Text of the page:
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Faith Misplaced: The Broken Promise of U.S.-Arab Relations: 1820-2001 Hardcover – June 22, 2010


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Product Details

  • Hardcover: 432 pages
  • Publisher: PublicAffairs; 1 edition (June 22, 2010)
  • Language: English
  • ISBN-10: 1586486802
  • ISBN-13: 978-1586486808
  • Product Dimensions: 1.3 x 5.9 x 8.9 inches
  • Shipping Weight: 1.4 pounds
  • Average Customer Review: 3.2 out of 5 stars  See all reviews (4 customer reviews)
  • Amazon Best Sellers Rank: #1,294,424 in Books (See Top 100 in Books)

Editorial Reviews

From Publishers Weekly

A history of foreign policy gone wrong, Makdisi™s study argues convincingly that Americans have rarely engaged with the Arab nations as autonomous peoples with cultures and histories of their own--they™ve preferred "glib generalizations"--and that such myopia is at the core of much of the Middle East™s animosity toward the U.S. In his history of the Middle East, Makdisi (Artillery of Heaven) privileges Arab voices and, for the most part demonstrates an impressive ability to render societies and individuals as multifaceted. He efficiently debunks the Huntingtonian belief in an inevitable clash of civilizations and resurrects a forgotten history of mutual curiosity and cultural cross-pollination between the East and West. It™s unfortunate, then, that he reduces Zionism and Zionists to a cog in the machinations of Western power politics, rather than presenting a more complex, messy, and accurate picture of competing narratives and their impact on American policy making. His pat simplification undermines his otherwise commendable effort to defuse the "mutual incomprehension" and "mutual demonization" between the U.S. and the Arab world.
Copyright © Reed Business Information, a division of Reed Elsevier Inc. All rights reserved.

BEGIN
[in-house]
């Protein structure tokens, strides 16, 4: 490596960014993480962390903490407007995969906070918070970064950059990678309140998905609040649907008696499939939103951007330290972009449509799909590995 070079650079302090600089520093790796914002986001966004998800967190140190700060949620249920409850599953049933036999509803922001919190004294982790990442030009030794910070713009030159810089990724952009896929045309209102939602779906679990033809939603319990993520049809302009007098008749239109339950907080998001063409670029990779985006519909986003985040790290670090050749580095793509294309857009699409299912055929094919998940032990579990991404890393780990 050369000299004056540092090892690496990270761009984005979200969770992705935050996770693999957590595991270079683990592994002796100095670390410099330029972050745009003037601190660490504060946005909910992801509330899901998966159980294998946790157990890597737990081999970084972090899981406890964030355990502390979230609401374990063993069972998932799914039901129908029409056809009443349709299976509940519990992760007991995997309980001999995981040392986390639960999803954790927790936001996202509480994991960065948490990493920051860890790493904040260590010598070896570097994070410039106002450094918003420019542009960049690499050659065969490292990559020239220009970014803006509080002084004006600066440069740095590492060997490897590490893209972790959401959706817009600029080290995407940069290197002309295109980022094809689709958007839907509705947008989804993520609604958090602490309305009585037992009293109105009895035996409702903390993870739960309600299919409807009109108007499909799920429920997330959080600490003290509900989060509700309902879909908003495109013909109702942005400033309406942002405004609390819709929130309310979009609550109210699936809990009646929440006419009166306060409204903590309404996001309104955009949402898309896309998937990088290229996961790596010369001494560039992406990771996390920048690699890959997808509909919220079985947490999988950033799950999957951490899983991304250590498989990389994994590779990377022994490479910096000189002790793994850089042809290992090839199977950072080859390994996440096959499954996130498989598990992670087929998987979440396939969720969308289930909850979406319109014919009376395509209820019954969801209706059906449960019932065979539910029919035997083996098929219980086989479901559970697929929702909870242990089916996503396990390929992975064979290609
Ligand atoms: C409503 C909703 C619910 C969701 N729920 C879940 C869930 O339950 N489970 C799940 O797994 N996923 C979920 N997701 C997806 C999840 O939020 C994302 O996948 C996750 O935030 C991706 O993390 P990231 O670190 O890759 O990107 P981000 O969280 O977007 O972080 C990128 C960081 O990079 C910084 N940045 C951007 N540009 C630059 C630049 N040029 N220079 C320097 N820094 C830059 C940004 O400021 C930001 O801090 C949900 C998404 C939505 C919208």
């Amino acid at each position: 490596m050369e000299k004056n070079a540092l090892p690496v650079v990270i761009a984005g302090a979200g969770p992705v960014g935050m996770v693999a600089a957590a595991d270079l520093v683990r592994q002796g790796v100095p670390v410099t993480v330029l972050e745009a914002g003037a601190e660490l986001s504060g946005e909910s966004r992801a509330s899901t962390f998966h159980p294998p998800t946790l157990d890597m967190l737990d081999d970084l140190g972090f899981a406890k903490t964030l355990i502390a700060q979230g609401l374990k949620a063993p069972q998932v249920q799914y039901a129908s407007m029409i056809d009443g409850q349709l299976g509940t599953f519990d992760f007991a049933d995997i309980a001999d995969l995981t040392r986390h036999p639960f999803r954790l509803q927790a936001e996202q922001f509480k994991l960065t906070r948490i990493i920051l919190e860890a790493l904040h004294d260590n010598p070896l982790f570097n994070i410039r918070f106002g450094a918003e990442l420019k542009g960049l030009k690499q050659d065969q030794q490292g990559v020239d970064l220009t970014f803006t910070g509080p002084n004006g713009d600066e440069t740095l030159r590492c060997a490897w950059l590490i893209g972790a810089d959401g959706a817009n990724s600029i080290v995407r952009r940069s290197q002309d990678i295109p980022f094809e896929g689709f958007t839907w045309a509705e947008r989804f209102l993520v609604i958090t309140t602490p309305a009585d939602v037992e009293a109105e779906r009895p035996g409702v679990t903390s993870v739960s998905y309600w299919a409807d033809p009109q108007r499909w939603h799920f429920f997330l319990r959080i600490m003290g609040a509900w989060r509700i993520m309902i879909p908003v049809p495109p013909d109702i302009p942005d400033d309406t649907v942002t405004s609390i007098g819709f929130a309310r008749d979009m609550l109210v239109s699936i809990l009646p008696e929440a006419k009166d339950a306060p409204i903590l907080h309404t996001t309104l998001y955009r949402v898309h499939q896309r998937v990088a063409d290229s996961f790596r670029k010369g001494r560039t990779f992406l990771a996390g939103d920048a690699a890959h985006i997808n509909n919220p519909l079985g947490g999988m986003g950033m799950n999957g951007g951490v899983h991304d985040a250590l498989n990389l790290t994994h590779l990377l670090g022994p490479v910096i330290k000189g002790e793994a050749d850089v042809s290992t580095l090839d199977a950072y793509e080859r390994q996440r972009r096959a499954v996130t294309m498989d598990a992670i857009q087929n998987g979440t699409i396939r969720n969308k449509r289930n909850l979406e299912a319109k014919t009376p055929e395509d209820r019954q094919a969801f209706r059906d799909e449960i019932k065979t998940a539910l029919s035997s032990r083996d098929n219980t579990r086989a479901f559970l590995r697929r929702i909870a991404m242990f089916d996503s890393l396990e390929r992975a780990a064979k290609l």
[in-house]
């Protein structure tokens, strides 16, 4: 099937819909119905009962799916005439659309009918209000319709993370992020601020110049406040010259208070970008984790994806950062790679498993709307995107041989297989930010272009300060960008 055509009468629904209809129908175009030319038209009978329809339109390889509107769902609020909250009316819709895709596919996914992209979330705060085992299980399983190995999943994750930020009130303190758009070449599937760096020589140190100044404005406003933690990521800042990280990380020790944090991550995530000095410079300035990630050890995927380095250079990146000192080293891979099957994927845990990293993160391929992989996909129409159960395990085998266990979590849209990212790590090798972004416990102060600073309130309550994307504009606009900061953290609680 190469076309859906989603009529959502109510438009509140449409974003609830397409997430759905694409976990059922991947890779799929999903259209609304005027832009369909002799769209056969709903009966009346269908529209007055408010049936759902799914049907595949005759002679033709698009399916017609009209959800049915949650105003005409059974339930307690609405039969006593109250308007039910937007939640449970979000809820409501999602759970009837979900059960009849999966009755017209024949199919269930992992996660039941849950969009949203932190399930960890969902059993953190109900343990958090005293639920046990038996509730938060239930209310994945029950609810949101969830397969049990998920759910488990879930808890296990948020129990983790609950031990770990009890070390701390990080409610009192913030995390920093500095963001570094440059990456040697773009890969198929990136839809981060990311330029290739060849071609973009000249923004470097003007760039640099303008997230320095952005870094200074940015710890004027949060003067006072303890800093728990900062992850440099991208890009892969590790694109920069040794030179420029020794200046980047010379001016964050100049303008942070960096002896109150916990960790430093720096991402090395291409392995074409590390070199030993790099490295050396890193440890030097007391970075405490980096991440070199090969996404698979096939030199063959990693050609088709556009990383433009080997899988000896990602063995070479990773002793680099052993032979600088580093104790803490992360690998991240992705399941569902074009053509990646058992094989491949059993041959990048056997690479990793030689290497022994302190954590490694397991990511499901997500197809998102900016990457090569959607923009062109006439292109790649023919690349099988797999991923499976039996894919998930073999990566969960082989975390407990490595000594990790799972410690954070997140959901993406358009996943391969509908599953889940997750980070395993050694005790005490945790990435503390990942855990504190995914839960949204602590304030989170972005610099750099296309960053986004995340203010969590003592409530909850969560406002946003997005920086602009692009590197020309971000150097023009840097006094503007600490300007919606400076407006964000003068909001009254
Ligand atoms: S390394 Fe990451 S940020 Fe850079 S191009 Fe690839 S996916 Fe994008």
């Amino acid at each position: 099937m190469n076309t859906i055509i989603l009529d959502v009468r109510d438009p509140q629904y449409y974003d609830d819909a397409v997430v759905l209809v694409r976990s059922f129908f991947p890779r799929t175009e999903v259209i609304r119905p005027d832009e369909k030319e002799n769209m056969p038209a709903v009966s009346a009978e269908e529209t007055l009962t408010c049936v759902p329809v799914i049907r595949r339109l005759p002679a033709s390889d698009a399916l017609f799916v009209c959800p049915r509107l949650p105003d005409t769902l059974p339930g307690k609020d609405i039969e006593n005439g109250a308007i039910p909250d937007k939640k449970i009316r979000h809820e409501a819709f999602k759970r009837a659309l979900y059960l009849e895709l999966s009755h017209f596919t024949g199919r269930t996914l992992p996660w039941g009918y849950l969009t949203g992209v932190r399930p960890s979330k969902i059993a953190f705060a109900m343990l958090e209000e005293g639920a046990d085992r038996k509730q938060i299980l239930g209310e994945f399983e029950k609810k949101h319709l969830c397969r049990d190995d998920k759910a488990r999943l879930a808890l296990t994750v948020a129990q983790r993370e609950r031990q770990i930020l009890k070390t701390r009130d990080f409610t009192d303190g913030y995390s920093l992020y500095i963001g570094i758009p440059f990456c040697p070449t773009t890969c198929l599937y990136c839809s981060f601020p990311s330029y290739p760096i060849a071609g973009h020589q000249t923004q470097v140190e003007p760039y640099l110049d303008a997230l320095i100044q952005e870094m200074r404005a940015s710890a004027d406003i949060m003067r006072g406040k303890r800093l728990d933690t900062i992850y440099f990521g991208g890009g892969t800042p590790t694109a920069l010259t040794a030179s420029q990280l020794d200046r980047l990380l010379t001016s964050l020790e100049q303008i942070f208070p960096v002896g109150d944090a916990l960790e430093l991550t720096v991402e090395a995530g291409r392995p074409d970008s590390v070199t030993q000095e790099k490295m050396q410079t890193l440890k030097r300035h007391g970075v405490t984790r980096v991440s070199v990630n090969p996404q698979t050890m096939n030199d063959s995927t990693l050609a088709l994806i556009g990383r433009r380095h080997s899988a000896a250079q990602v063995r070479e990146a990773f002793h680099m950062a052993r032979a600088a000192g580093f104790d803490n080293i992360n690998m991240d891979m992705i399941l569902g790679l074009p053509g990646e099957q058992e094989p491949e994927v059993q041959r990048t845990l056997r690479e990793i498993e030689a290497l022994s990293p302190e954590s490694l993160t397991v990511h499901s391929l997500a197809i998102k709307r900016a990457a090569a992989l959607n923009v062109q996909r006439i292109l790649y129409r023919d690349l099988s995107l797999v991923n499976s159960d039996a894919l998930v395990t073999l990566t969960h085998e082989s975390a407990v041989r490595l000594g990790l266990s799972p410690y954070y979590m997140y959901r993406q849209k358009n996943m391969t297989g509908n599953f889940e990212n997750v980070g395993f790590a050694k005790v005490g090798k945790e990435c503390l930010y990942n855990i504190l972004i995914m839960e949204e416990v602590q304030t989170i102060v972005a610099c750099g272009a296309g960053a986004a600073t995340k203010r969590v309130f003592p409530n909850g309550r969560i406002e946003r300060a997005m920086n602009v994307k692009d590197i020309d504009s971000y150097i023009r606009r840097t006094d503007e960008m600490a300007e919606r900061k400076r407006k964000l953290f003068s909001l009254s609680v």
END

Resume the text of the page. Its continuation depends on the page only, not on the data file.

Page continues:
From Booklist

In Artillery of Heaven (2009), Makdisi challenged simplistic theories of a “clash of civilizations” by examining the largely unsuccessful efforts of American missionaries in the Middle East in the early nineteenth century, paying particular attention to the conversion, suffering, and death of As'ad Shidyaq, the first known Arab to be converted to Protestantism. His latest selection, carefully researched and strongly voiced, opens by revisiting Shidyaq and the missionaries of the 1820s, casting their experience as the first in a long series of increasingly sour U.S.-Arab cultural interactions. It did not have to be this way, Makdisi suggests; goodwill toward Americans, especially in Lebanon and Egypt, was initially substantial enough to overcome even the most dramatic misconceptions and unrealistic expectations. Western-oriented institutions like the American University of Beirut—alma mater of several of Makdisi's ancestors and one of this selection's informal focal points—thrived. And yet certain political acts and omissions, particularly the U.S. decision to align itself closely with Israel (a “betrayal,” in Makdisi's words), have led relations to their current nadir. Yet such animosity is rooted in policy, not cultural clash, and in this there may be cause for guarded optimism. --Brendan Driscoll